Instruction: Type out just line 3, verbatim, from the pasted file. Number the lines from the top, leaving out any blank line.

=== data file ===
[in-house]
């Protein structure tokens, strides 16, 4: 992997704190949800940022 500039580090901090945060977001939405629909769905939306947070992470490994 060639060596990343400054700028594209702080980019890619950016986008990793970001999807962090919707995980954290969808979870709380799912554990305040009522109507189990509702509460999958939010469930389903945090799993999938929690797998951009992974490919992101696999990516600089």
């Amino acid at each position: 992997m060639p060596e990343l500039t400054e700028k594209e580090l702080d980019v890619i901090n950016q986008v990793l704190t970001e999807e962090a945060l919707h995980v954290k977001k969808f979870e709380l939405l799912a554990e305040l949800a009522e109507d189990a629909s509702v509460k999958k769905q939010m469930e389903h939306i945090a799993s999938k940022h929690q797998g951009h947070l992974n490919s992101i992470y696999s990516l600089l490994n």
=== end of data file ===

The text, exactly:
């Amino acid at each position: 992997m060639p060596e990343l500039t400054e700028k594209e580090l702080d980019v890619i901090n950016q986008v990793l704190t970001e999807e962090a945060l919707h995980v954290k977001k969808f979870e709380l939405l799912a554990e305040l949800a009522e109507d189990a629909s509702v509460k999958k769905q939010m469930e389903h939306i945090a799993s999938k940022h929690q797998g951009h947070l992974n490919s992101i992470y696999s990516l600089l490994n």